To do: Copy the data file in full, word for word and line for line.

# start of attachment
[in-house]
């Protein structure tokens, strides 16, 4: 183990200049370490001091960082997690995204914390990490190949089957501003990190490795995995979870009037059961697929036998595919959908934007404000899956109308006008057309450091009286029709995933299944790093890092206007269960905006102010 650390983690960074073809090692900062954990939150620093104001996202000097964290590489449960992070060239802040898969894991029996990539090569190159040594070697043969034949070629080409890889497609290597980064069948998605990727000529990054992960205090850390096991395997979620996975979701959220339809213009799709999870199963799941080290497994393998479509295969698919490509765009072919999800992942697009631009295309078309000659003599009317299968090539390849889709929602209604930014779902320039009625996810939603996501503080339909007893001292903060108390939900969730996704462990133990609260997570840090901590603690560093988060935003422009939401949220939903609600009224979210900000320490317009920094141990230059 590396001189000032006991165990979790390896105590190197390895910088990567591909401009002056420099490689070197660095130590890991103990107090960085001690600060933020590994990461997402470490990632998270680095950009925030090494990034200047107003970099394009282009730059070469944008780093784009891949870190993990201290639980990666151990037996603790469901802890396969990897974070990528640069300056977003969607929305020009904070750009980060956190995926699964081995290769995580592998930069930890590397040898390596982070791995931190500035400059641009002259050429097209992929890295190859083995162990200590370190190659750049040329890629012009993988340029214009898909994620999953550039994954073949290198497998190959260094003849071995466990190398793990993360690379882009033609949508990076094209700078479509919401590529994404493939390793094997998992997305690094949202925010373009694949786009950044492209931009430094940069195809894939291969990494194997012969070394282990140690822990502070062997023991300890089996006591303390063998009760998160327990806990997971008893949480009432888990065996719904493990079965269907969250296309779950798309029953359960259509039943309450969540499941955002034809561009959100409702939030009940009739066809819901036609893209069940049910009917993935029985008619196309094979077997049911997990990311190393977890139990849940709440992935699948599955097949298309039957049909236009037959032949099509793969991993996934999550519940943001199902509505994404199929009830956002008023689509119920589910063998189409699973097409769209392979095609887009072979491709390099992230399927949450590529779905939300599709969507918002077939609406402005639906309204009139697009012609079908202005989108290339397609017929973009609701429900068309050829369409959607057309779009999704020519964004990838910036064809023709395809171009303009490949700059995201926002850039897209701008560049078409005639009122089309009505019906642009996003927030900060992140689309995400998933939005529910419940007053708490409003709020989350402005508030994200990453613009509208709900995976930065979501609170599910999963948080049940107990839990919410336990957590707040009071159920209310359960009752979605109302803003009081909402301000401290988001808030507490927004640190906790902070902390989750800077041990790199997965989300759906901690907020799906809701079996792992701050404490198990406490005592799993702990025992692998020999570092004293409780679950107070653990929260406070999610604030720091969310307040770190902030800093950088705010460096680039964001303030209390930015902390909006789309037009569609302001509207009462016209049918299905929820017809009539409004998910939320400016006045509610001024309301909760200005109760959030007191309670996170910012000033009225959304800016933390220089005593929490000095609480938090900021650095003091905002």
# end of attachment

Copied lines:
[in-house]
């Protein structure tokens, strides 16, 4: 183990200049370490001091960082997690995204914390990490190949089957501003990190490795995995979870009037059961697929036998595919959908934007404000899956109308006008057309450091009286029709995933299944790093890092206007269960905006102010 650390983690960074073809090692900062954990939150620093104001996202000097964290590489449960992070060239802040898969894991029996990539090569190159040594070697043969034949070629080409890889497609290597980064069948998605990727000529990054992960205090850390096991395997979620996975979701959220339809213009799709999870199963799941080290497994393998479509295969698919490509765009072919999800992942697009631009295309078309000659003599009317299968090539390849889709929602209604930014779902320039009625996810939603996501503080339909007893001292903060108390939900969730996704462990133990609260997570840090901590603690560093988060935003422009939401949220939903609600009224979210900000320490317009920094141990230059 590396001189000032006991165990979790390896105590190197390895910088990567591909401009002056420099490689070197660095130590890991103990107090960085001690600060933020590994990461997402470490990632998270680095950009925030090494990034200047107003970099394009282009730059070469944008780093784009891949870190993990201290639980990666151990037996603790469901802890396969990897974070990528640069300056977003969607929305020009904070750009980060956190995926699964081995290769995580592998930069930890590397040898390596982070791995931190500035400059641009002259050429097209992929890295190859083995162990200590370190190659750049040329890629012009993988340029214009898909994620999953550039994954073949290198497998190959260094003849071995466990190398793990993360690379882009033609949508990076094209700078479509919401590529994404493939390793094997998992997305690094949202925010373009694949786009950044492209931009430094940069195809894939291969990494194997012969070394282990140690822990502070062997023991300890089996006591303390063998009760998160327990806990997971008893949480009432888990065996719904493990079965269907969250296309779950798309029953359960259509039943309450969540499941955002034809561009959100409702939030009940009739066809819901036609893209069940049910009917993935029985008619196309094979077997049911997990990311190393977890139990849940709440992935699948599955097949298309039957049909236009037959032949099509793969991993996934999550519940943001199902509505994404199929009830956002008023689509119920589910063998189409699973097409769209392979095609887009072979491709390099992230399927949450590529779905939300599709969507918002077939609406402005639906309204009139697009012609079908202005989108290339397609017929973009609701429900068309050829369409959607057309779009999704020519964004990838910036064809023709395809171009303009490949700059995201926002850039897209701008560049078409005639009122089309009505019906642009996003927030900060992140689309995400998933939005529910419940007053708490409003709020989350402005508030994200990453613009509208709900995976930065979501609170599910999963948080049940107990839990919410336990957590707040009071159920209310359960009752979605109302803003009081909402301000401290988001808030507490927004640190906790902070902390989750800077041990790199997965989300759906901690907020799906809701079996792992701050404490198990406490005592799993702990025992692998020999570092004293409780679950107070653990929260406070999610604030720091969310307040770190902030800093950088705010460096680039964001303030209390930015902390909006789309037009569609302001509207009462016209049918299905929820017809009539409004998910939320400016006045509610001024309301909760200005109760959030007191309670996170910012000033009225959304800016933390220089005593929490000095609480938090900021650095003091905002």